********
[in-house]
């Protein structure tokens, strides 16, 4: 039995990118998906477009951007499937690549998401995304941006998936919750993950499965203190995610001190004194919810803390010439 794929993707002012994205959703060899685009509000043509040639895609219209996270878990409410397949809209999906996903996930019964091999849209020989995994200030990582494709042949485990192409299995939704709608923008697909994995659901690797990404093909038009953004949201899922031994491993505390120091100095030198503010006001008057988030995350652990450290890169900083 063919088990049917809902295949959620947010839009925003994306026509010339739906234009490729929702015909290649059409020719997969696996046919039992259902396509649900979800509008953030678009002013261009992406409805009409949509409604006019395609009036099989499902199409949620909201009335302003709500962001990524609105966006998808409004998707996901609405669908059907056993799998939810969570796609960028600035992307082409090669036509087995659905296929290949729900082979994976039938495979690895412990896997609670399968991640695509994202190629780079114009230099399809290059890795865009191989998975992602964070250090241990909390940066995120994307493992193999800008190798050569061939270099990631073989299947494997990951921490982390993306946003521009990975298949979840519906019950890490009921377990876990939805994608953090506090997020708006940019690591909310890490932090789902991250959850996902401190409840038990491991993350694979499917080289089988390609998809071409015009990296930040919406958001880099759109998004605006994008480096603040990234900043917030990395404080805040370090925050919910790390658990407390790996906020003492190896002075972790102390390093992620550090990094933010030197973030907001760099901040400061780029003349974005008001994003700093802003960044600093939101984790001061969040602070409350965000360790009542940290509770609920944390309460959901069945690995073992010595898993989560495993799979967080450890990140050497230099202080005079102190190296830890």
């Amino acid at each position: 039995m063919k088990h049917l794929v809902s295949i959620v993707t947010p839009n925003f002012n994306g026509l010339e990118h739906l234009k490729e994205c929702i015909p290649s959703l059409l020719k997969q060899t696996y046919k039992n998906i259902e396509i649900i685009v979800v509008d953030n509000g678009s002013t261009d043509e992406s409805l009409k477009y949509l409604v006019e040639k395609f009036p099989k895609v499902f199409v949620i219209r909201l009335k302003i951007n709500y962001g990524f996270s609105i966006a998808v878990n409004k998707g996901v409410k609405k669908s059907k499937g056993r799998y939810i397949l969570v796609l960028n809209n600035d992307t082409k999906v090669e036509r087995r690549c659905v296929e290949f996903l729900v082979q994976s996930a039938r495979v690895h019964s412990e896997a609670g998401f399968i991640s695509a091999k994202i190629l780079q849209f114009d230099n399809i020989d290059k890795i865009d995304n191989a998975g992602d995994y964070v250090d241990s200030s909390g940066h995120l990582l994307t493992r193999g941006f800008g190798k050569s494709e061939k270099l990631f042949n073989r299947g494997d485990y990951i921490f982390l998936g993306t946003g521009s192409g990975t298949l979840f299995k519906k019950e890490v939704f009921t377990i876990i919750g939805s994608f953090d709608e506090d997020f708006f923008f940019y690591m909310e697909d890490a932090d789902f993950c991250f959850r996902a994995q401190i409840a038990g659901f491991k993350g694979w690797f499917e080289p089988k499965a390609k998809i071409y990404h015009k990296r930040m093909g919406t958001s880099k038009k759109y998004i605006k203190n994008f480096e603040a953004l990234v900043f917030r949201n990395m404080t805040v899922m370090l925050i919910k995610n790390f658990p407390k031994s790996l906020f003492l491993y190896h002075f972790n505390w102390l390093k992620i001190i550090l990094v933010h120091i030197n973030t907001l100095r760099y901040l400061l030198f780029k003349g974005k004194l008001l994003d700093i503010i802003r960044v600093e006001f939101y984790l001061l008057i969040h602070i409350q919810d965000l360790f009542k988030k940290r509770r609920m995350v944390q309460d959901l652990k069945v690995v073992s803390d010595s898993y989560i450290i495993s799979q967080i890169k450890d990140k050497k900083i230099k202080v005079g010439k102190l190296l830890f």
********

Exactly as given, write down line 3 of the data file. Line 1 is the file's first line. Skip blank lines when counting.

């Amino acid at each position: 039995m063919k088990h049917l794929v809902s295949i959620v993707t947010p839009n925003f002012n994306g026509l010339e990118h739906l234009k490729e994205c929702i015909p290649s959703l059409l020719k997969q060899t696996y046919k039992n998906i259902e396509i649900i685009v979800v509008d953030n509000g678009s002013t261009d043509e992406s409805l009409k477009y949509l409604v006019e040639k395609f009036p099989k895609v499902f199409v949620i219209r909201l009335k302003i951007n709500y962001g990524f996270s609105i966006a998808v878990n409004k998707g996901v409410k609405k669908s059907k499937g056993r799998y939810i397949l969570v796609l960028n809209n600035d992307t082409k999906v090669e036509r087995r690549c659905v296929e290949f996903l729900v082979q994976s996930a039938r495979v690895h019964s412990e896997a609670g998401f399968i991640s695509a091999k994202i190629l780079q849209f114009d230099n399809i020989d290059k890795i865009d995304n191989a998975g992602d995994y964070v250090d241990s200030s909390g940066h995120l990582l994307t493992r193999g941006f800008g190798k050569s494709e061939k270099l990631f042949n073989r299947g494997d485990y990951i921490f982390l998936g993306t946003g521009s192409g990975t298949l979840f299995k519906k019950e890490v939704f009921t377990i876990i919750g939805s994608f953090d709608e506090d997020f708006f923008f940019y690591m909310e697909d890490a932090d789902f993950c991250f959850r996902a994995q401190i409840a038990g659901f491991k993350g694979w690797f499917e080289p089988k499965a390609k998809i071409y990404h015009k990296r930040m093909g919406t958001s880099k038009k759109y998004i605006k203190n994008f480096e603040a953004l990234v900043f917030r949201n990395m404080t805040v899922m370090l925050i919910k995610n790390f658990p407390k031994s790996l906020f003492l491993y190896h002075f972790n505390w102390l390093k992620i001190i550090l990094v933010h120091i030197n973030t907001l100095r760099y901040l400061l030198f780029k003349g974005k004194l008001l994003d700093i503010i802003r960044v600093e006001f939101y984790l001061l008057i969040h602070i409350q919810d965000l360790f009542k988030k940290r509770r609920m995350v944390q309460d959901l652990k069945v690995v073992s803390d010595s898993y989560i450290i495993s799979q967080i890169k450890d990140k050497k900083i230099k202080v005079g010439k102190l190296l830890f």